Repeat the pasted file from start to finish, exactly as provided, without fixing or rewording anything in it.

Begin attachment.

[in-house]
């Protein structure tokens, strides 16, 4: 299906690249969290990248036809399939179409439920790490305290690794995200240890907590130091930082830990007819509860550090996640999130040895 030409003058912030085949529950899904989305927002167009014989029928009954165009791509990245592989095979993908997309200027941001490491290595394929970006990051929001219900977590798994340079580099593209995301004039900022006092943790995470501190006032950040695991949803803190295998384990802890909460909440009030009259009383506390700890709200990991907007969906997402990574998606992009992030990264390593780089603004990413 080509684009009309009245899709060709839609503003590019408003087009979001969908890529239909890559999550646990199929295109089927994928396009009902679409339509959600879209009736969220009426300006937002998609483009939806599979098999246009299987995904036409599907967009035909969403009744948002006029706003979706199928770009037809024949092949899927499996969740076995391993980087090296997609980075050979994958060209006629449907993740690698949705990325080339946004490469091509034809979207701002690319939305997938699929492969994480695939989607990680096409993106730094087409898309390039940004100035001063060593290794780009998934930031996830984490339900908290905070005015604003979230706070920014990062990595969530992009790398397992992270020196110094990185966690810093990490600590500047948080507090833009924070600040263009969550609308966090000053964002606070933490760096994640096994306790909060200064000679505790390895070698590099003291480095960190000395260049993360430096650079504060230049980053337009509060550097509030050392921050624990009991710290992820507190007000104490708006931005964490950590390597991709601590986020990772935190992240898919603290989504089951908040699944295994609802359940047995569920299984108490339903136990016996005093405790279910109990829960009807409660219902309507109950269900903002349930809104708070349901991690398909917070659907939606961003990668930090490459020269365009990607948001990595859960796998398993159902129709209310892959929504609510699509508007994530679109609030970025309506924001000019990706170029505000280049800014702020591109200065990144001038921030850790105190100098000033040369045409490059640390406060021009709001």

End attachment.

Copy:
[in-house]
């Protein structure tokens, strides 16, 4: 299906690249969290990248036809399939179409439920790490305290690794995200240890907590130091930082830990007819509860550090996640999130040895 030409003058912030085949529950899904989305927002167009014989029928009954165009791509990245592989095979993908997309200027941001490491290595394929970006990051929001219900977590798994340079580099593209995301004039900022006092943790995470501190006032950040695991949803803190295998384990802890909460909440009030009259009383506390700890709200990991907007969906997402990574998606992009992030990264390593780089603004990413 080509684009009309009245899709060709839609503003590019408003087009979001969908890529239909890559999550646990199929295109089927994928396009009902679409339509959600879209009736969220009426300006937002998609483009939806599979098999246009299987995904036409599907967009035909969403009744948002006029706003979706199928770009037809024949092949899927499996969740076995391993980087090296997609980075050979994958060209006629449907993740690698949705990325080339946004490469091509034809979207701002690319939305997938699929492969994480695939989607990680096409993106730094087409898309390039940004100035001063060593290794780009998934930031996830984490339900908290905070005015604003979230706070920014990062990595969530992009790398397992992270020196110094990185966690810093990490600590500047948080507090833009924070600040263009969550609308966090000053964002606070933490760096994640096994306790909060200064000679505790390895070698590099003291480095960190000395260049993360430096650079504060230049980053337009509060550097509030050392921050624990009991710290992820507190007000104490708006931005964490950590390597991709601590986020990772935190992240898919603290989504089951908040699944295994609802359940047995569920299984108490339903136990016996005093405790279910109990829960009807409660219902309507109950269900903002349930809104708070349901991690398909917070659907939606961003990668930090490459020269365009990607948001990595859960796998398993159902129709209310892959929504609510699509508007994530679109609030970025309506924001000019990706170029505000280049800014702020591109200065990144001038921030850790105190100098000033040369045409490059640390406060021009709001």